AUGUST 2, 1994 VOLUME 2, NUMBER 8
Some recent court cases of note to those caring for or working with elders:
Trust Not Changed by Divorce
Horace and Victoria Collins were married when Horace prepared his living trust. He left half of his separate property to his wife and most of the rest to his grandchildren. Later, the couple divorced. Horace died without changing his living trust.
Arizona’s statutes provide that, when a person divorces, his will is automatically modified to disinherit his former spouse. He may choose to change his will after the divorce, and may even leave property to his “ex”, but until he makes a change or renews his will, the law will effectively rewrite his will.
Horace’s grandsons argued that the same provision should apply to living trusts. By their logic, Victoria would be “written out” of Horace’s trust, on the assumption that Horace would have done the same thing himself if he had gotten around to it.
The Pima County Superior Court Judge disagreed. He ruled that the statute on revising wills applies only to wills, and not to living trusts. Some evidence existed that Horace intended to leave Victoria in his trust, even after the divorce, but the judge ruled that Horace’s intentions need not be demonstrated. In re: Horace Collins Revocable Trust, August, 1994.
[Effective January 1, 1995, a new Arizona law will change this rule. In addition, life insurance benefits and other beneficiary designations will be automatically changed by divorce–Ed.]
Trust Invalidated Despite Attorney’s Involvement
Agnes Rick was already suffering from dementia when her husband of fifty years died in 1990. Afterwards, neighbors helped her with meals, transportation and bill-paying. One of those helpful neighbors was stockbroker John Sailer, Jr.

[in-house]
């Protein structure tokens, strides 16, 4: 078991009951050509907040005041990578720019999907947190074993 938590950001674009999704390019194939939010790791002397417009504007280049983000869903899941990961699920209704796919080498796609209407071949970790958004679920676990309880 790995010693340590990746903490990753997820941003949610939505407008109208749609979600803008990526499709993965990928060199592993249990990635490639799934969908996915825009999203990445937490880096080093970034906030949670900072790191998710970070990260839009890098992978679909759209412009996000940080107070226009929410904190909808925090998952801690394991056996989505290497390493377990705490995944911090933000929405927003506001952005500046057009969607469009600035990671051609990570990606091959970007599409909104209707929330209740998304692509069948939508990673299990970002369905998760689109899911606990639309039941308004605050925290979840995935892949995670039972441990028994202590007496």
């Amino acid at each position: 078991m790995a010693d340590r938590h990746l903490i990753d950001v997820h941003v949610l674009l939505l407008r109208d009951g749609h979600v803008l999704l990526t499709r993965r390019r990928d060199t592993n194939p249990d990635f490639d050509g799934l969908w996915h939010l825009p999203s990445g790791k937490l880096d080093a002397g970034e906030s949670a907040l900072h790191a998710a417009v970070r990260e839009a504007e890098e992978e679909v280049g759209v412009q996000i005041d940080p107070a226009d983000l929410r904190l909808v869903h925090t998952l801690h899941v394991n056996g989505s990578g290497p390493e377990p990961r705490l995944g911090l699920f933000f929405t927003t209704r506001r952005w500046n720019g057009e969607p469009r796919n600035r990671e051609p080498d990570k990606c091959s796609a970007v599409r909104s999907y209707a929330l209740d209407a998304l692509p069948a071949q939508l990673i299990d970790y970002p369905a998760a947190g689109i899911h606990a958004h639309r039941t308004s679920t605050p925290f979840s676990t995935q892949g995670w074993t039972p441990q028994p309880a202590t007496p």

In 1992, Ms. Rick conveyed a large parcel of land to a corporation owned by Sailer. He also took her to an attorney who, at his suggestion, prepared a living trust and power of attorney naming Sailer as fiduciary and giving him an option on her home at a below-market price.
Ms. Rick’s niece brought a conservatorship proceeding, alleging that Mr. Sailer was taking advantage of her. The attorney who prepared the documents, along with his associate and his secretary, testified that Ms. Rick knew what she was doing. The Delaware trial judge rejected their testimony, while indicating that he did not doubt that the witnesses genuinely believed they had carried out Ms. Rick’s wishes at the time.
The judge noted that the drafting attorney was not Ms. Rick’s regular attorney, but was selected by Mr. Sailer, and that he did not know about her medical history, family background, failing memory or dependence on others. Had the lawyer known, the judge said, he surely would have asked more detailed questions. In the Matter of Rick, 1994.